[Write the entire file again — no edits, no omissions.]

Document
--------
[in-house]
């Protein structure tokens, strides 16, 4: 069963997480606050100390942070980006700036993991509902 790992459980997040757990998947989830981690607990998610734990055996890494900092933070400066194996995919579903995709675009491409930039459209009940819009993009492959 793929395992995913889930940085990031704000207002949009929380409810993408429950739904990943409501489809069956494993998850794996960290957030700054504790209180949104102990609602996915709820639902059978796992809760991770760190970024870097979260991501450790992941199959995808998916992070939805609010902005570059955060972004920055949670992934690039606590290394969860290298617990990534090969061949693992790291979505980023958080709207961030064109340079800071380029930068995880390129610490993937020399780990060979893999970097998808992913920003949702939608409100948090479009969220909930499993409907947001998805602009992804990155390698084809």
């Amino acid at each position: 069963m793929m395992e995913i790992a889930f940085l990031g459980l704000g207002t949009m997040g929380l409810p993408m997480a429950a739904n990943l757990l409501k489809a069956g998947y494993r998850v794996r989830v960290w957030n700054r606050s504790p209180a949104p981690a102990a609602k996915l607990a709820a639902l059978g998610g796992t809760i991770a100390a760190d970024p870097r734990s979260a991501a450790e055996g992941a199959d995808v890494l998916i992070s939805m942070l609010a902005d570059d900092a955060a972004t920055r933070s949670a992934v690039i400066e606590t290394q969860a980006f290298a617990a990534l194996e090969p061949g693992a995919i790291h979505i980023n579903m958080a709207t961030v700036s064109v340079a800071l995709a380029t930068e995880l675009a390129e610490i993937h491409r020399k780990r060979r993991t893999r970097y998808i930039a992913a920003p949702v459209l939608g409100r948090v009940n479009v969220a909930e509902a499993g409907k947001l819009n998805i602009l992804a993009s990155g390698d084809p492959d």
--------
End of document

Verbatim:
[in-house]
């Protein structure tokens, strides 16, 4: 069963997480606050100390942070980006700036993991509902 790992459980997040757990998947989830981690607990998610734990055996890494900092933070400066194996995919579903995709675009491409930039459209009940819009993009492959 793929395992995913889930940085990031704000207002949009929380409810993408429950739904990943409501489809069956494993998850794996960290957030700054504790209180949104102990609602996915709820639902059978796992809760991770760190970024870097979260991501450790992941199959995808998916992070939805609010902005570059955060972004920055949670992934690039606590290394969860290298617990990534090969061949693992790291979505980023958080709207961030064109340079800071380029930068995880390129610490993937020399780990060979893999970097998808992913920003949702939608409100948090479009969220909930499993409907947001998805602009992804990155390698084809």
């Amino acid at each position: 069963m793929m395992e995913i790992a889930f940085l990031g459980l704000g207002t949009m997040g929380l409810p993408m997480a429950a739904n990943l757990l409501k489809a069956g998947y494993r998850v794996r989830v960290w957030n700054r606050s504790p209180a949104p981690a102990a609602k996915l607990a709820a639902l059978g998610g796992t809760i991770a100390a760190d970024p870097r734990s979260a991501a450790e055996g992941a199959d995808v890494l998916i992070s939805m942070l609010a902005d570059d900092a955060a972004t920055r933070s949670a992934v690039i400066e606590t290394q969860a980006f290298a617990a990534l194996e090969p061949g693992a995919i790291h979505i980023n579903m958080a709207t961030v700036s064109v340079a800071l995709a380029t930068e995880l675009a390129e610490i993937h491409r020399k780990r060979r993991t893999r970097y998808i930039a992913a920003p949702v459209l939608g409100r948090v009940n479009v969220a909930e509902a499993g409907k947001l819009n998805i602009l992804a993009s990155g390698d084809p492959d």